Tuesday, March 22, 2016

Common Core is NOT the same as Standardized Testing

I have read a couple articles of late that have kind of pissed me off.  Mainly because they perpetuate the ideas that 1) The Common Core State Standards are handed down from the Federal Government, and 2) that the CCSS are the driving force behind Standardized Testing.  While there are connections, both claims are a complete disservice to the purpose behind and the reason for The Common Core State Standards. And they completely ignore the fact that Standardized Testing is actually controlled by testing companies and publishing companies.

I've already posted on this before - "What People Think Is Common Core ISN'T" and "Common Core, It's NOT the Devil" so I apologize now for being repetitive. One article I read last night, entitled "What's the largest number you can represent with 3 digits? Nope. It's not 999."  is a great article. I agree with everything the author said and applaud his sticking by his daughter, the second teacher, and the fact that he forced the standardized testing company to change their answers.  Awesome.  Then I saw the last line: "don't let common core stand in the way of  your own children's education".  Sigh.  IT"S NOT THE COMMON CORE that's doing this - it's publishing companies, it's testing companies, it's misunderstanding and lack of training of teachers.

As I've written before, the Common Core actually represents problem solving, critical thinking, perseverance, multiple solutions (as this author was demonstrating his daughter was showing), communication, multiple pathways.  It's all about unique minds and coming to mathematical understanding from different perspectives.  Read the standards.  Especially the Standards for Mathematical Practice.  What the above article was demonstrating was the fact that the teacher was NOT following Common Core Practices, whether through ignorance or more likely, through the pressure of textbooks publishers and standardized testing companies to "standardized" the Common Core, and thus in fact become something completely different than what the Common Core represents. Let's go back to my two previous postings....what people think is Common Core ISN'T - it comes back to our testing culture and a need to standardize so we can "assess" students quickly, and in the process, take out all the problem-solving, uniqueness, critical thinking that is the essence of the common core.

Here are some facts about the Common Core:

  1. State education chiefs and governors in 48 states came together to develop the Common Core, a set of clear college- and career-ready standards for kindergarten through 12th grade in English language arts/literacy and mathematics. Today, 42 states and the District of Columbia have voluntarily adopted and are working to implement the standards, which are designed to ensure that students graduating from high school are prepared to take credit bearing introductory courses in two- or four-year college programs or enter the workforce.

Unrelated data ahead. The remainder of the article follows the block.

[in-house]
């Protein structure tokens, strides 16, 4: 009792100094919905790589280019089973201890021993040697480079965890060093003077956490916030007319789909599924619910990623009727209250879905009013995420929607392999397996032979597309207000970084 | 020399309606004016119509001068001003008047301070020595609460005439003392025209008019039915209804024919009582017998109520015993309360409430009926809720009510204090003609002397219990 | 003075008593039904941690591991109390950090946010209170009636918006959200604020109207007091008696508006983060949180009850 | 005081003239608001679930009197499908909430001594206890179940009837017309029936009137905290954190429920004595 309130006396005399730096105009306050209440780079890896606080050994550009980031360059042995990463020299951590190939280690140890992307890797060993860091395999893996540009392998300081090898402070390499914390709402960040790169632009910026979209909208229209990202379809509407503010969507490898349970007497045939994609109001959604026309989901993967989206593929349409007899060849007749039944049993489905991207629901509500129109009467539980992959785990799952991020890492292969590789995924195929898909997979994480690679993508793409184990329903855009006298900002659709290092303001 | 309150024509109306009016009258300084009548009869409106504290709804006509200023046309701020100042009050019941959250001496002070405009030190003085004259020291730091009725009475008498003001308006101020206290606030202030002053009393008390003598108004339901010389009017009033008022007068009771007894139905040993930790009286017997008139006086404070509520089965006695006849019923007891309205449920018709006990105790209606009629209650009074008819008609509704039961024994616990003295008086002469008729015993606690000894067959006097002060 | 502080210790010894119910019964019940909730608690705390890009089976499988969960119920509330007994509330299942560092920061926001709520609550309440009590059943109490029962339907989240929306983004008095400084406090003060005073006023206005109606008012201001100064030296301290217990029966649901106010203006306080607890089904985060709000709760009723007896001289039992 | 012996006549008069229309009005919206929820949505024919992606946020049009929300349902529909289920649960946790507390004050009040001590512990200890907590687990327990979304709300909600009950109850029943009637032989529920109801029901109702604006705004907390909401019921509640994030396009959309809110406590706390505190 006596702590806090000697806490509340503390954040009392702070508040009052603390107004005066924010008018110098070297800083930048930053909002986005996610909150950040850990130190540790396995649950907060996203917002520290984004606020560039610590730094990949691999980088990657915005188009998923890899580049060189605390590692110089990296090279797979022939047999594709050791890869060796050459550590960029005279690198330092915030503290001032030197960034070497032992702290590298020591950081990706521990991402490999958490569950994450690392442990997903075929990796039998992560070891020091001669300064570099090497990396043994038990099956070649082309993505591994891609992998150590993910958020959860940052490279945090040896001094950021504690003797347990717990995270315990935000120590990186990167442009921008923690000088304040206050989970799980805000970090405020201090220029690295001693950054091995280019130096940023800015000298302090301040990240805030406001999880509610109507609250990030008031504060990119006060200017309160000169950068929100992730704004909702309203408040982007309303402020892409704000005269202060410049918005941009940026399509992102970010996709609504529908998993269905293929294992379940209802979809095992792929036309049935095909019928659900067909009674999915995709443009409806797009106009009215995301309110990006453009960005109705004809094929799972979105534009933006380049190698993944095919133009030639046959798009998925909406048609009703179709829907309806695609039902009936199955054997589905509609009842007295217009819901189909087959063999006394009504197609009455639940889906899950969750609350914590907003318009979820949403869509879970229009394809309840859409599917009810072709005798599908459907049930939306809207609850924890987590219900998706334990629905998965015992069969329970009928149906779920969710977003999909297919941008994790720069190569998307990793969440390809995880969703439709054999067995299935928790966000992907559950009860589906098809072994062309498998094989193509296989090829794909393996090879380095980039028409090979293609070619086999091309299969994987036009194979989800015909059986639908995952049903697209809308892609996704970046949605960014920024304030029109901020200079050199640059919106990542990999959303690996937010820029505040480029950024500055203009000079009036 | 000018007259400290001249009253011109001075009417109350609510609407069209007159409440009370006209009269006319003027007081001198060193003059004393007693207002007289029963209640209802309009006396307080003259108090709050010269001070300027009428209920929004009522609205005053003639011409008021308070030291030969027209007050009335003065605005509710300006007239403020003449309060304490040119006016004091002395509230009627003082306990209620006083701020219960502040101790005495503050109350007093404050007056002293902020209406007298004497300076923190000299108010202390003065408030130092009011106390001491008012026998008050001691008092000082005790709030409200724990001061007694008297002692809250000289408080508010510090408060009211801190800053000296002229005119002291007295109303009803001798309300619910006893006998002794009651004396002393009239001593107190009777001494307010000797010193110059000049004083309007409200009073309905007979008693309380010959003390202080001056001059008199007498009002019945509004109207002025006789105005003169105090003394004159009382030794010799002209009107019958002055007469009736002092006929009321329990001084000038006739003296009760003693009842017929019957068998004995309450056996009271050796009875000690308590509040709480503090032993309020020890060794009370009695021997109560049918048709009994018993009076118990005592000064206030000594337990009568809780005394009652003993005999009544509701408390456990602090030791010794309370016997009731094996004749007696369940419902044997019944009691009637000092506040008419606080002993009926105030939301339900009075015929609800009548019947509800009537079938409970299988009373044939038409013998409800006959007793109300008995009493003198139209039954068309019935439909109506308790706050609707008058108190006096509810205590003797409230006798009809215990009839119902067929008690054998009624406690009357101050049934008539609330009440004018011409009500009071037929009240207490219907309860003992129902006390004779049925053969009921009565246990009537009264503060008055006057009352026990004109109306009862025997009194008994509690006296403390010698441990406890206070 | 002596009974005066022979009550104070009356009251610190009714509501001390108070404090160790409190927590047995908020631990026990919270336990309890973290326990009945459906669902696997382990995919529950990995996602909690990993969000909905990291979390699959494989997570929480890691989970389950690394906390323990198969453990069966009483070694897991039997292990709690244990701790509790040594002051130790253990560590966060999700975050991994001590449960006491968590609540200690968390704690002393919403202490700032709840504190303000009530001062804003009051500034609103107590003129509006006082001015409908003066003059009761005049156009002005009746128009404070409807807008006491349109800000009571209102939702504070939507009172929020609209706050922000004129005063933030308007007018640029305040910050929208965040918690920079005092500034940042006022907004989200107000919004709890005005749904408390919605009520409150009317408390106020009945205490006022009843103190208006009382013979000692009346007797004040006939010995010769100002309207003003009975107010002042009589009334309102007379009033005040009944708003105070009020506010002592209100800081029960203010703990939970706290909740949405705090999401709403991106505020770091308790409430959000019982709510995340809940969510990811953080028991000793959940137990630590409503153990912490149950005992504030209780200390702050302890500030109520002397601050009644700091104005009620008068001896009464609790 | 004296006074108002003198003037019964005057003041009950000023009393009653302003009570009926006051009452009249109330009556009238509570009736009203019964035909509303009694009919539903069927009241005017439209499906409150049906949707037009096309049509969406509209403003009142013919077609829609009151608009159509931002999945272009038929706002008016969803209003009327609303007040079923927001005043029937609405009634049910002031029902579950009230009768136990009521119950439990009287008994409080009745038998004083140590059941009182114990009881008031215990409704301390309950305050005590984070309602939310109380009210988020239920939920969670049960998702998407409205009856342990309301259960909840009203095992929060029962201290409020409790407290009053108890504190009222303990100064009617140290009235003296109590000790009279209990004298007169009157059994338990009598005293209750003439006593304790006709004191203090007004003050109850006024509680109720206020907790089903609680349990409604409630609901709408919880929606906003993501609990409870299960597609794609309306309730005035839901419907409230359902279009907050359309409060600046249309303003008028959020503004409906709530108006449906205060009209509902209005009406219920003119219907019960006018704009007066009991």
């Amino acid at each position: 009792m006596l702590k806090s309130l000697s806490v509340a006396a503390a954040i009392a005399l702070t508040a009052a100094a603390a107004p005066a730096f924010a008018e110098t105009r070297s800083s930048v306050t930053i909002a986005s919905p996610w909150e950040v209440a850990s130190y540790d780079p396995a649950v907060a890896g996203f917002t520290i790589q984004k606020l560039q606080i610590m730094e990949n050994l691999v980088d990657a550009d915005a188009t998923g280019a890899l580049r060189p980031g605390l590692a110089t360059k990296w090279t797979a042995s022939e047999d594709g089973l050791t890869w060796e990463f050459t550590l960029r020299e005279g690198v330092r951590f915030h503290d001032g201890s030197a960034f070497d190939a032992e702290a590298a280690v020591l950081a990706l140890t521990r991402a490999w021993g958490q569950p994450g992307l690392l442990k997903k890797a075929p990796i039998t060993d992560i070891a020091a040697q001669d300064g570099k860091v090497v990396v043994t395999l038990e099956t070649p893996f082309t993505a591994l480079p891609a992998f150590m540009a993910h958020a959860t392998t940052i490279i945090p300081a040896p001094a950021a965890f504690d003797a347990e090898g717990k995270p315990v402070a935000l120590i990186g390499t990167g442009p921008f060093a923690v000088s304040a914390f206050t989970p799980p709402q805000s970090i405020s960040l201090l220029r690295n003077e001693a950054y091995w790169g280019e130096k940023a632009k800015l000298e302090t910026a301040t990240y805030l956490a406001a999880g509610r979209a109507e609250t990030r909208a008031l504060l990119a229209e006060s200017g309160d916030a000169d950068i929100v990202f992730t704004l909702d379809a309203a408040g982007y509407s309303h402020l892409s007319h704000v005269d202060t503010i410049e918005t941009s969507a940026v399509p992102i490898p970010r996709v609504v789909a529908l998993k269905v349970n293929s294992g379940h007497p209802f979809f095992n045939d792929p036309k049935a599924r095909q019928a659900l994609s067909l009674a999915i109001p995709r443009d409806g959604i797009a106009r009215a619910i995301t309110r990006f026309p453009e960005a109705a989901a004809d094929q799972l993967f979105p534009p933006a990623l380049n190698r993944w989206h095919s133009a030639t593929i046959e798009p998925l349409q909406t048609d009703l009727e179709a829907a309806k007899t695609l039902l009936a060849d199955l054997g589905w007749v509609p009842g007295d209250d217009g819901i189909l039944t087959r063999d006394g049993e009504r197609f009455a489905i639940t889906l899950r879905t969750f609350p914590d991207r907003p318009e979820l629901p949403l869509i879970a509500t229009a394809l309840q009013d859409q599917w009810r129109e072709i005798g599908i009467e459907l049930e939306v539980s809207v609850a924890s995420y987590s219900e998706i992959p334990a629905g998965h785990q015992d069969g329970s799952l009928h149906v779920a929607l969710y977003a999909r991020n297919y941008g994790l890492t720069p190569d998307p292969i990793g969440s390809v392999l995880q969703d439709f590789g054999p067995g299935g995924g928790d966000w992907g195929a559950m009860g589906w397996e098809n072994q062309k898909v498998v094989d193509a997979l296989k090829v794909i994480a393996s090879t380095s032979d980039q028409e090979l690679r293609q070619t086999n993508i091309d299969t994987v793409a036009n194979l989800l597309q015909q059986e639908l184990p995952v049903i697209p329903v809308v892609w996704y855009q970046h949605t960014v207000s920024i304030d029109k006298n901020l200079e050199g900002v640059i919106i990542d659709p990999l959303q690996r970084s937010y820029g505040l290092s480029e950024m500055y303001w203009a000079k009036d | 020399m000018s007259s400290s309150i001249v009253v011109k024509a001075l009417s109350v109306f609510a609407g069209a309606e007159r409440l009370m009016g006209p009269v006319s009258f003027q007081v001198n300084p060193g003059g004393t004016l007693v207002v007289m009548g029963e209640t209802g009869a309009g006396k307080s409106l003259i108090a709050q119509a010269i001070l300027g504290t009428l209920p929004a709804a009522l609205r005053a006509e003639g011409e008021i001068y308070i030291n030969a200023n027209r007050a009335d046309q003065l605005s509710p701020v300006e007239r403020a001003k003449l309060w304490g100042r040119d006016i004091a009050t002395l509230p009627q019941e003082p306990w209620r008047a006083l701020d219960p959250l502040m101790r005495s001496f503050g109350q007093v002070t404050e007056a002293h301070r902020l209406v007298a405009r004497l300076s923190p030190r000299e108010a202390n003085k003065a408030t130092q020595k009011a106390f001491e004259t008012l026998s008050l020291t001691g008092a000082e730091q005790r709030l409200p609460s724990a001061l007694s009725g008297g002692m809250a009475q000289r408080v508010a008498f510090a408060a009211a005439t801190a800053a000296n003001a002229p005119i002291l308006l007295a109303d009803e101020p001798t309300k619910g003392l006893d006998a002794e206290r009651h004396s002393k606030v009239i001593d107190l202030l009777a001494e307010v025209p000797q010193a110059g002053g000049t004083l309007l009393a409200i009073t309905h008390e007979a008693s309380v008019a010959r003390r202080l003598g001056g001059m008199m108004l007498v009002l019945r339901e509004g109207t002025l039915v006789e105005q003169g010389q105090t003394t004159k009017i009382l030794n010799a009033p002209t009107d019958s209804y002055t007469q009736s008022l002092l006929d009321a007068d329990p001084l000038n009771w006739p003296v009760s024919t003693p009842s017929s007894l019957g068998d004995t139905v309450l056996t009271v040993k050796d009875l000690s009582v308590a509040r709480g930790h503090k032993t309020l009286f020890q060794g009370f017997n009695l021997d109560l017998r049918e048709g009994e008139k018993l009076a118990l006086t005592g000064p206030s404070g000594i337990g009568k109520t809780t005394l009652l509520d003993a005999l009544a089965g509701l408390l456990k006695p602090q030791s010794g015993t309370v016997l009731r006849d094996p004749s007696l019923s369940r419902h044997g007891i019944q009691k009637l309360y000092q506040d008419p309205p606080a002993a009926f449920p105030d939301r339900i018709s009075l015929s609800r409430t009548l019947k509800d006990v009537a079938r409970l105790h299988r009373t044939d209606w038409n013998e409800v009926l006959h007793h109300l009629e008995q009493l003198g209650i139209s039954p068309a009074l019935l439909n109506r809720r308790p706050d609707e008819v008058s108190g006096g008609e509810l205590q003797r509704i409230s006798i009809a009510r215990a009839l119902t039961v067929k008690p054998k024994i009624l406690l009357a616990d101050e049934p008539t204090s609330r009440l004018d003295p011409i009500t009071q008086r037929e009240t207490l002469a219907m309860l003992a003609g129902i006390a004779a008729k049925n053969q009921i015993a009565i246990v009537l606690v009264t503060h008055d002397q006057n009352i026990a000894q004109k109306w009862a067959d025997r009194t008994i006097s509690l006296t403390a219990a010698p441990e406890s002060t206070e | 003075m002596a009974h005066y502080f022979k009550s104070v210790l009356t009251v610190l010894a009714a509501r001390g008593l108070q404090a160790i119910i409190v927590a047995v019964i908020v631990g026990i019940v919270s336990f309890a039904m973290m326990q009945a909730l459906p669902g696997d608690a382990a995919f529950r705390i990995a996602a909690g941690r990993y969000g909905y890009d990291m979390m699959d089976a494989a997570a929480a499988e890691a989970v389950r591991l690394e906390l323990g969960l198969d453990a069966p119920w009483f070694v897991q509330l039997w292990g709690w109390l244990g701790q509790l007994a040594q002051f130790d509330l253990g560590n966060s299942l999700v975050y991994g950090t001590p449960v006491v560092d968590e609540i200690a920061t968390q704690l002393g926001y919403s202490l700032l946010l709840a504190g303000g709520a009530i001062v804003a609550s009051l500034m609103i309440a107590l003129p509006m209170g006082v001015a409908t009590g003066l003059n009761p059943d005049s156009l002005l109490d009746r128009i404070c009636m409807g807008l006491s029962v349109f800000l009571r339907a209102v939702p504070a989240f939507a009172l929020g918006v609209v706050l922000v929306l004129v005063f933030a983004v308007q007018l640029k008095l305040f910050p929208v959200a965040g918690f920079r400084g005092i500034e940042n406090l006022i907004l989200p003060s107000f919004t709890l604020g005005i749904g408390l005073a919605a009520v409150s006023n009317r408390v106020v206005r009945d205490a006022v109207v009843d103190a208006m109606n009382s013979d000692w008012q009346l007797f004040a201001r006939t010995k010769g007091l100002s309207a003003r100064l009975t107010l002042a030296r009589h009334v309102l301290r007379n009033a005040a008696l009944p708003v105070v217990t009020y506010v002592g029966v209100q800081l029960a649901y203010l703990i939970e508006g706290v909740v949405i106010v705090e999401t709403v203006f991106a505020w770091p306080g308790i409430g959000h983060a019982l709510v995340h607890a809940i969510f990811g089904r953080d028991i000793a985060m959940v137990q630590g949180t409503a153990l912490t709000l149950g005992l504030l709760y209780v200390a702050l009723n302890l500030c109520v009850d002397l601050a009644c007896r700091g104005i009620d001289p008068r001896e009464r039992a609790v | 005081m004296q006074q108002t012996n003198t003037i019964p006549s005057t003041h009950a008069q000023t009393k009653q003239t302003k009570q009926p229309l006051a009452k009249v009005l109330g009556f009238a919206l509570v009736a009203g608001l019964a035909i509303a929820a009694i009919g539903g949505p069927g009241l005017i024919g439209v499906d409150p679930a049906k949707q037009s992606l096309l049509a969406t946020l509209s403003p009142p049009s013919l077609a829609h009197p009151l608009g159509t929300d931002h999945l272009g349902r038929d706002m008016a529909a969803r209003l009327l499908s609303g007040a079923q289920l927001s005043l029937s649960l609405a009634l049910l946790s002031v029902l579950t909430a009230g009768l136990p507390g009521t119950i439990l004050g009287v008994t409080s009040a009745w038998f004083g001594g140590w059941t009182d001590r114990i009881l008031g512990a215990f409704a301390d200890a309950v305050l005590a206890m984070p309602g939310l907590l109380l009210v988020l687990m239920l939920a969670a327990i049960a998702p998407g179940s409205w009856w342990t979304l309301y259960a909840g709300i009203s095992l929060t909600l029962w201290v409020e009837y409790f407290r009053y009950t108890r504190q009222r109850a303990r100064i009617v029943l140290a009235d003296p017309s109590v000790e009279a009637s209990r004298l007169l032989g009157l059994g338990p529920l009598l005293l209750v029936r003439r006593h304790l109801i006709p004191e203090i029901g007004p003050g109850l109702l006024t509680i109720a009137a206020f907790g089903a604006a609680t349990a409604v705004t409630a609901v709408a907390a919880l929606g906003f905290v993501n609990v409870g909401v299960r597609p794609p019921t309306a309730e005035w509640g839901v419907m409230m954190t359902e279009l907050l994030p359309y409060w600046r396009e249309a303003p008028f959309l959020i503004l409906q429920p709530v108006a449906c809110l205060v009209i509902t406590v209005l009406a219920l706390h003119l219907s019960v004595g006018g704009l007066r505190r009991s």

2. States led the development of the Common Core State Standards. In 2009, state leaders, including governors and state commissioners of education from 48 states, two territories and the District of Columbia, came together and decided to develop common, college- and career-ready standards in mathematics and English language arts. They worked through their membership organizations – the National Governors Association Center for Best Practices (NGA Center) and the Council of Chief State School Officers (CCSSO) –  to accomplish this. The development process included defining expectations for what every child should know and be able to do when they graduate from high school and then creating content standards for grades K-12 aligned with these expectations. States relied on workgroups of educators, representatives of higher education and other experts to write the standards with significant input from the public in 2009 and 2010. States then appointed a validation committee to review the final standards. The federal government was not involved in the development of the standards. The final standards were published in June 2010 and available for each state to review, consider and voluntarily adopt. 
  3. Adoption of the standards is voluntary. It is up to each state and territory to decide if they choose to adopt the Common Core State Standards as their state educational standards in English language arts and mathematics. States can tailor the standards to address their needs. Here is a map showing the states that have adopted the standards.
The standards are voluntary, with the idea that if all states had the same standards it would be easier for students to be compared state-to-state and to ensure that all students, no matter where they live, were getting an equal and rigorous education. Notice - nothing about the Federal Government.  The Federal Government did encourage adoption and funding with Race-to-the-Top money if states adopted the Common Core, but not required. And NCLB did require standardized testing of all students, which is the 'standardization' push of the Common Core Standards, which are difficult to assess in a standardized test.  Standardized tests are NOT Common Core.

Standardized testing - states realized they needed to assess and that they needed some help with
standardized testing aligned to The Common Core. States got together to create consortiums, such as PARCC and Smarter Balance Assessments.  These were led by Pearson (PARCC) and a "public agency" (Smarter Balance Assessment) and state leaders who opted to join the consortiums.  These assessments are voluntary and there have been issues with both. There are currently only 15 states still in Smarter Balance and only 11 left in PARCC.  Many states have dropped out. 

With the adoption of ESSA, where states have more control over assessments, there is going to be a change in which standardized tests are used to assess students. But they are not "Common Core".  ACT, SAT, NAEP - the most commonly used now, are definitely NOT Common Core. In fact - true assessment of Common Core should not be standardized, especially when keeping the mathematical practices in check.  There-in lies the problem. We are trying to standardized standards that are meant to help students become problem-solvers, critical thinkers, and communicators. You can't demonstrate that on multiple-choice tests where one correct answer is the norm.  So - rather than blaming Common Core, blame the 'standardized' way of thinking that forces teachers to teach to a standardized test, accept only "one" answer, or force ways of thinking on students when they should be encouraging uniqueness and multiple pathways. In order to change the way students learn, we need to change the way we assess or we are always going to be forcing students into one or two ways of thinking so they can 'pass the test'.